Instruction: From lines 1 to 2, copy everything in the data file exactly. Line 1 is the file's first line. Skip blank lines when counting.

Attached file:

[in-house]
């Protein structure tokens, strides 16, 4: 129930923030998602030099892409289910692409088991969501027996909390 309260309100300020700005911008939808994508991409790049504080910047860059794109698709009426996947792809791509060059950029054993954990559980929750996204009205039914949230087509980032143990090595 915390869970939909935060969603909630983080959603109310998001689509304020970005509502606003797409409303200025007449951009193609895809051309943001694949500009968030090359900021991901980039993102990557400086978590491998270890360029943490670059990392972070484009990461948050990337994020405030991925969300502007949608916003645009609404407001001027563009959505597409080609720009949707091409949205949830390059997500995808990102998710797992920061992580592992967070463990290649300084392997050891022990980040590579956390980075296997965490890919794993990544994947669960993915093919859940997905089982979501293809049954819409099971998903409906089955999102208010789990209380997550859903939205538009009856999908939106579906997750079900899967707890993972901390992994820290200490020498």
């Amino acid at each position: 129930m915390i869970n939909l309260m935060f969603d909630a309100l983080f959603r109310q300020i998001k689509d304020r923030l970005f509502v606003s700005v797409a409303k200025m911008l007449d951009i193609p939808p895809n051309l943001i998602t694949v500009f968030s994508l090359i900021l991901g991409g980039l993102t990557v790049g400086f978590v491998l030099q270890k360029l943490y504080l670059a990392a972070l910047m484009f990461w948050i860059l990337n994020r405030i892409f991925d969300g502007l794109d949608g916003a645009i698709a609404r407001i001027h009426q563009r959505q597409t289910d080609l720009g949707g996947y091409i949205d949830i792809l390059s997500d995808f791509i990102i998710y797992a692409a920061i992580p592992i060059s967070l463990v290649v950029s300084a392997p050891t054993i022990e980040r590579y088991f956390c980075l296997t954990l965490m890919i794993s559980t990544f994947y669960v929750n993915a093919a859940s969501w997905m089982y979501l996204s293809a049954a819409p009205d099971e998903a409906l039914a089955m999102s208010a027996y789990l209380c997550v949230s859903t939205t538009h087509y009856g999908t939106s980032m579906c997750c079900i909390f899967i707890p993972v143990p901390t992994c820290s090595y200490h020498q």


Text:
[in-house]
């Protein structure tokens, strides 16, 4: 129930923030998602030099892409289910692409088991969501027996909390 309260309100300020700005911008939808994508991409790049504080910047860059794109698709009426996947792809791509060059950029054993954990559980929750996204009205039914949230087509980032143990090595 915390869970939909935060969603909630983080959603109310998001689509304020970005509502606003797409409303200025007449951009193609895809051309943001694949500009968030090359900021991901980039993102990557400086978590491998270890360029943490670059990392972070484009990461948050990337994020405030991925969300502007949608916003645009609404407001001027563009959505597409080609720009949707091409949205949830390059997500995808990102998710797992920061992580592992967070463990290649300084392997050891022990980040590579956390980075296997965490890919794993990544994947669960993915093919859940997905089982979501293809049954819409099971998903409906089955999102208010789990209380997550859903939205538009009856999908939106579906997750079900899967707890993972901390992994820290200490020498």